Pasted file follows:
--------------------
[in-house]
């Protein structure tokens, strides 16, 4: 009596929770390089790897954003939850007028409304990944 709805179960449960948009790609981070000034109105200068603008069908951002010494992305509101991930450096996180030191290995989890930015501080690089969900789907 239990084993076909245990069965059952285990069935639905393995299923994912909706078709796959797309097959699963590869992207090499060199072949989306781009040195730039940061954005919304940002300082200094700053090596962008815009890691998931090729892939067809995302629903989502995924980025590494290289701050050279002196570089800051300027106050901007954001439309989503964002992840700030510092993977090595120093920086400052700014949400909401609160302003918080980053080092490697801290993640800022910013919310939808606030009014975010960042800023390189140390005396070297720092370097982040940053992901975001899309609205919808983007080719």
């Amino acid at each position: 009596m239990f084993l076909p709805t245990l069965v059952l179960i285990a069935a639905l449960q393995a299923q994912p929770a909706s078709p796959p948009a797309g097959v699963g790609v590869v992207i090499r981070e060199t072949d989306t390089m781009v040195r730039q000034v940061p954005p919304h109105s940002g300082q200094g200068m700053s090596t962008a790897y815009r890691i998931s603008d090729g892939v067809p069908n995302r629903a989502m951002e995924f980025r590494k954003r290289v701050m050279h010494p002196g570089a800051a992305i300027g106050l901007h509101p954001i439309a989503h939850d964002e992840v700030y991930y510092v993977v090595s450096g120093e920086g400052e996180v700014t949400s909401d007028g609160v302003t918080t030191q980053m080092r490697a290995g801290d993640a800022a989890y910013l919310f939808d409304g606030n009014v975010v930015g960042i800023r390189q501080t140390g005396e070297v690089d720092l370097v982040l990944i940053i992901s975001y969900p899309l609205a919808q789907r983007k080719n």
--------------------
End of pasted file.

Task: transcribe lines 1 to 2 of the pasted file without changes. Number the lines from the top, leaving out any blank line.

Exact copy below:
[in-house]
């Protein structure tokens, strides 16, 4: 009596929770390089790897954003939850007028409304990944 709805179960449960948009790609981070000034109105200068603008069908951002010494992305509101991930450096996180030191290995989890930015501080690089969900789907 239990084993076909245990069965059952285990069935639905393995299923994912909706078709796959797309097959699963590869992207090499060199072949989306781009040195730039940061954005919304940002300082200094700053090596962008815009890691998931090729892939067809995302629903989502995924980025590494290289701050050279002196570089800051300027106050901007954001439309989503964002992840700030510092993977090595120093920086400052700014949400909401609160302003918080980053080092490697801290993640800022910013919310939808606030009014975010960042800023390189140390005396070297720092370097982040940053992901975001899309609205919808983007080719």